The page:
July 12, 2024

KJ Home

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Raw Plywood Is One of the Only Finishes in This Prefab Home

3 min read

Houses We Love: Every day we feature a remarkable space submitted by our community of architects, designers, builders, and homeowners. Have one to share? Post it here.

Project Details:

Location: Tiny, Ontario, Canada

From the Architect: “Unfinished House is a two bedroom, two bathroom 1,400 square foot home in Canada that is a prototype for panelized prefabricated construction with a high-performance envelope (lots of insulation and very airtight) and a low-carbon foundation.

“The name ‘Unfinished House’ refers to an aesthetic attitude, an approach to material reduction, and budget restraint that leaves parts of the design incomplete. Self-finishing materials were selected to reduce resources and reveal the building’s construction. Tile and plywood are the only added “finishes”; They cover areas with wiring and plumbing. The house looks raw and unvarnished, but a clear matte natural oil was applied to the interior wood.

“The design language, materiality and color selection of the home is taken from rural Ontario forms and beach house vernacular as the area mixes farms, seasonal homes and year-round residences. Wire rope netting on the mezzanine is a nautical reference and maximizes natural light and ventilation. A vintage chrome porthole window brings light into the second-floor den.

“Unlike many contemporary projects, there is a purposeful restraint in glazing. This is a suburban-scaled site, but with the careful window placement there is a feeling of being alone in a forest. Windows are placed to maximize cross-ventilation from the lake breezes.

“Navy blue pops up on sliding doors, the bar counter, tiles and grout. The kitchen paint, cabinets and tile are color-matched robin’s egg blue. The same color is echoed in the painted ridge beam. A buttery yellow grout in the kitchen ties together the exposed wood studs, birch plywood edges and window frame. Small details make for comfortable living and energy reduction. For example, eyebolts welded onto exterior steel columns support a clothesline for hanging beach towels, laundry and shades to the south.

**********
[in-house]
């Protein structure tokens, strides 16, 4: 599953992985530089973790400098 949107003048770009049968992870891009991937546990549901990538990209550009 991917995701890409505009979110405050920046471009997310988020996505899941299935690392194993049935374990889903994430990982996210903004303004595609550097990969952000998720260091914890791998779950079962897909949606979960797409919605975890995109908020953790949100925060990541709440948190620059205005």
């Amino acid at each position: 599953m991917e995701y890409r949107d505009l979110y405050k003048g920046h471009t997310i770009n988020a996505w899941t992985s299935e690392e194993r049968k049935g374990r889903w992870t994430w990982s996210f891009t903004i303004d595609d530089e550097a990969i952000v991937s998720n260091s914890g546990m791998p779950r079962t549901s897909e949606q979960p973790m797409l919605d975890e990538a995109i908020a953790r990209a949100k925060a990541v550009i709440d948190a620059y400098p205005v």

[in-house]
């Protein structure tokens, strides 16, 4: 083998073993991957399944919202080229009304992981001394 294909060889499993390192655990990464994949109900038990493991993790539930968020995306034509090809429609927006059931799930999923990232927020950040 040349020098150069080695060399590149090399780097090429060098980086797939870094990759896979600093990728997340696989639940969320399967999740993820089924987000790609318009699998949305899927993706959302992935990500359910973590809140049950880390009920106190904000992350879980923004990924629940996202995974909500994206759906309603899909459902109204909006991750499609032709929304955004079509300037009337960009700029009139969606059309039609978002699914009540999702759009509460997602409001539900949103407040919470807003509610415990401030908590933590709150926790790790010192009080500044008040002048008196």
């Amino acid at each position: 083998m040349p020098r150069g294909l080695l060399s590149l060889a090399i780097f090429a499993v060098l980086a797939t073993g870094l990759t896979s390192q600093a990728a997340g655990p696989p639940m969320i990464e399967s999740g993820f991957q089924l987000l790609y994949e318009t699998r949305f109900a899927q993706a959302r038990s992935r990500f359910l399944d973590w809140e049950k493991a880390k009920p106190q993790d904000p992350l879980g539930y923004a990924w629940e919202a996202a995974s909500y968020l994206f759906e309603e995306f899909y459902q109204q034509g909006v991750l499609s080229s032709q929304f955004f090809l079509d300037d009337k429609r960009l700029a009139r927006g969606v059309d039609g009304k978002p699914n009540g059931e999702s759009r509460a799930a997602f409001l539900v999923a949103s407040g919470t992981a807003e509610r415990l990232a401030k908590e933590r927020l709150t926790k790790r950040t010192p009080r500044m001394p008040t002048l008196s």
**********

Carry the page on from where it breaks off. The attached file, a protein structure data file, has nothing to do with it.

“The home has a self-contained in-law suite that can be closed off from the rest of the house. During summer and winter holidays there are large groups of visitors – the location is steps from a public beach on Georgian Bay and cross-country skiing trails. An internal sliding door connects the two units, the kitchenette, and then doubles as a bar close to the screened porch. A partial second floor has a den and a home office that are both used for guest accommodations, as is the screened porch when weather permits.

“The building is an all-timber structure with cellulose and wood fiber board insulation. Many of the materials were locally-produced including the wood framing, plywood, corrugated metal, and wood cladding. Infrastructure has been roughed-in for on-site renewables to be added on the south roof slope when the owner’s budget allows.

“Our studio does not typically take on private house projects as we are primarily focused on public buildings and social housing. We were interested in this project because we wanted to test construction methods – including using Passive House-standard prefabricated wall and roof panels – that we could later apply to a range of larger-scale building types.

“This house is custom-designed for its site. It is prefabricated – which means offsite construction. It does not mean that it is designed to be repeated. We used panelized prefabrication (not volumetric modular or a kit of repeatable parts). Panelized prefab means that instead of being framed on site, the house comes flat-packed on a truck, a jigsaw puzzle of 8-to-16 foot-wide pieces that have the structure, insulation, and vapor barrier all pre-assembled.”

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